Back in 1999, console gaming was about to enter a new era… The new millennium looked even more promising for gamers. Sega was optimistic when they unleashed the Dreamcast. It was the first ever 128-bit gaming console. For its time, it was incredibly powerful and made the Sony PlayStation look like a thing of the past.

After the disaster of Saturn, Sega was looking to recapture the success it had with the Mega Drive/Genesis. The success did happen with a solid launch, but in came Sony with the PlayStation 2 and the rest, as they say, is history. So the PS2 enjoyed a good year or so as Sega folded their hardware division and phased out the Dreamcast. In came the Xbox from software giant Microsoft in 2002, and it took the fight to Sony’s doorstep. In an alternate reality, Microsoft and Sega would have joined hands to launch the Xbox together or even the Dreamcast 2.

In fact, there is a deeper connection between Xbox and Sega that not many gamers are aware of. Peter Moore was the head of Sega’s American division when the Dreamcast’s life abruptly came to an end and Sega became a third party software publisher. He would then join Microsoft in 2003 as their Corporate Vice-President of Interactive Entertainment Business division.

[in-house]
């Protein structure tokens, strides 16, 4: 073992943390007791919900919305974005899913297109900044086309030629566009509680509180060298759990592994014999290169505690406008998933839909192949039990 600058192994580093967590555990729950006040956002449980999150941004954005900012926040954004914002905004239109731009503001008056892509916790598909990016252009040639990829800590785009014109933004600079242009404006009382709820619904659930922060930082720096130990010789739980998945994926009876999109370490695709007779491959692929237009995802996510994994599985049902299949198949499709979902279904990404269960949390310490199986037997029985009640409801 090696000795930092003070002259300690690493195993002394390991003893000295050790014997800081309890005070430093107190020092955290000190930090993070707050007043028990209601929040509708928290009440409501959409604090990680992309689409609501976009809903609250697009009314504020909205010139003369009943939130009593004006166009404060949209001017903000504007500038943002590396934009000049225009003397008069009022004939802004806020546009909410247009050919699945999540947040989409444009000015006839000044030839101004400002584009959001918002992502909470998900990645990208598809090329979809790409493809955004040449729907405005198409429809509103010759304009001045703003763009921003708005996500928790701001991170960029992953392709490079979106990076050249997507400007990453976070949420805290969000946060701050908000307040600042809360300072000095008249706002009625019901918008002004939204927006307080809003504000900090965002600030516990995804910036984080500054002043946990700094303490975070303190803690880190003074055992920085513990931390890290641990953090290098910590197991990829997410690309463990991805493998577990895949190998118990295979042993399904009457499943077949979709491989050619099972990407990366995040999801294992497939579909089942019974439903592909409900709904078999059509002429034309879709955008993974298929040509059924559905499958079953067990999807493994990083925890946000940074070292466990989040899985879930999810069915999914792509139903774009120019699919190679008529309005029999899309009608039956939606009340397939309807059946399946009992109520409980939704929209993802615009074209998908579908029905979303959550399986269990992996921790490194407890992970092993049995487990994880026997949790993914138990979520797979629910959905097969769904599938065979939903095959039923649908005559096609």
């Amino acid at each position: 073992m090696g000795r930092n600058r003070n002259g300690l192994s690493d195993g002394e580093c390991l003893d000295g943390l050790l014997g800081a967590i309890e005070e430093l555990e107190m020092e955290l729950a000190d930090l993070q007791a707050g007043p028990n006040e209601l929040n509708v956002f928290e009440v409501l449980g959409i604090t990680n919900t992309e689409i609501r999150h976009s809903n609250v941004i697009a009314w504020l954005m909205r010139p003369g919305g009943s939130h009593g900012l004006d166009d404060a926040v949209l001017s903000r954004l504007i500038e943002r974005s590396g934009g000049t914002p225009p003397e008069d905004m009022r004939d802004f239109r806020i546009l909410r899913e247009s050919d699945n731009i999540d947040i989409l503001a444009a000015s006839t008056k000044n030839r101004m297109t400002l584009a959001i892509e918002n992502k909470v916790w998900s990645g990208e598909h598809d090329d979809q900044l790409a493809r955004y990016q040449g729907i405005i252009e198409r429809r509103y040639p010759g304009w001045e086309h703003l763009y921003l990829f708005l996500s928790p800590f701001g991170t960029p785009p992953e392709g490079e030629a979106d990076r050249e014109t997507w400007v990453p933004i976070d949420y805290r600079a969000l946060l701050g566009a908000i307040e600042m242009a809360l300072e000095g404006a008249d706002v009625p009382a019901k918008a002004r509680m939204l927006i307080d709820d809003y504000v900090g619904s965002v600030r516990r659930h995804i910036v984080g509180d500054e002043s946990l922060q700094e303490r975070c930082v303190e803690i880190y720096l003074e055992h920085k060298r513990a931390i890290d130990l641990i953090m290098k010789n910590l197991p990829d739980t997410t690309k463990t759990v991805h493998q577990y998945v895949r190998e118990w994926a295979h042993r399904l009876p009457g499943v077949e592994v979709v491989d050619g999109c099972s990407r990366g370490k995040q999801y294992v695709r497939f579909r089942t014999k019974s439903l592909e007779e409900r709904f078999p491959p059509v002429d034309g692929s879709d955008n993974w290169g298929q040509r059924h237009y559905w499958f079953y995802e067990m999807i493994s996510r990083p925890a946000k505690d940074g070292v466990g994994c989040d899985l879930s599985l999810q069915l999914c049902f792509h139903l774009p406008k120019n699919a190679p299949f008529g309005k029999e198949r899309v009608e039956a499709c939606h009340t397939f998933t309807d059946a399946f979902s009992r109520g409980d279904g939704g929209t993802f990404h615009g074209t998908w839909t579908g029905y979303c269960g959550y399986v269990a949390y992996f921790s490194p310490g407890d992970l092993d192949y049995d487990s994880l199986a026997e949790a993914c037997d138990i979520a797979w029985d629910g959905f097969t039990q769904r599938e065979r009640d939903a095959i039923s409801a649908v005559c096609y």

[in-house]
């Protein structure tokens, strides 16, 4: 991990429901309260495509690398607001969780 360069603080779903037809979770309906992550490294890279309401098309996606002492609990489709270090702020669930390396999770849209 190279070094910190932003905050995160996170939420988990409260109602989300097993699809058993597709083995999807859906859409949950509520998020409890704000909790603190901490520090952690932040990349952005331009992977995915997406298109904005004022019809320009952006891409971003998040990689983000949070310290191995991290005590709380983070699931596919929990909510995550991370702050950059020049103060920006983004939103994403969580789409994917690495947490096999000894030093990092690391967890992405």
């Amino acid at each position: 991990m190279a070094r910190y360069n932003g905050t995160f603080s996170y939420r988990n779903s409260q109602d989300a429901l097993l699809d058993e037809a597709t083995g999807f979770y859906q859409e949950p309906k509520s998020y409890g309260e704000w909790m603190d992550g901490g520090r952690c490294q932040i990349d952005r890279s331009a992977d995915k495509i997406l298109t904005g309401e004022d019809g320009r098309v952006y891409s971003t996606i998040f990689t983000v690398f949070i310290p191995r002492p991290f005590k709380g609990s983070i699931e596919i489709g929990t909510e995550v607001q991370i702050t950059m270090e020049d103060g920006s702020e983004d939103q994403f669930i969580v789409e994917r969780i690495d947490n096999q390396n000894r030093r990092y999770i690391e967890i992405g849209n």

While speaking to The Guardian about the Sega collapse Moore was quoted saying, “We had a tremendous 18 months. Dreamcast was on fire – we really thought that we could do it. But then we had a target from Japan that said we had to make x hundreds of millions of dollars by the holiday season and shift x millions of units of hardware, otherwise we just couldn’t sustain the business. So on January 31st 2001 we said Sega is leaving hardware. We were selling 50,000 units a day, then 60,000, then 100,000, but it was just not going to be enough to get the critical mass to take on the launch of PS2. Somehow I got to make that call, not the Japanese. I had to fire a lot of people; it was not a pleasant day.”

Another interesting revelation came from the folks behind ‘Did You Know Gaming?’ In a recent video, they revealed that Sega wanted the Xbox to play Dreamcast games. Another revelation was that Sega had collaborated with Microsoft during the development of the Dreamcast. Sega had reportedly supported Xbox from the start, and had even planned exclusive titles for the system. According to the Examiner, the Xbox-exclusive ‘Fable’ was originally supposed to be a Dreamcast title.

For those nostalgic for Sega’s hardware past, we could totally re-imagine Microsoft as the reinvention of Sega’s hardware division and the Xbox as the Dreamcast 2 and so on. Maybe Sega’s hardware division never really died out…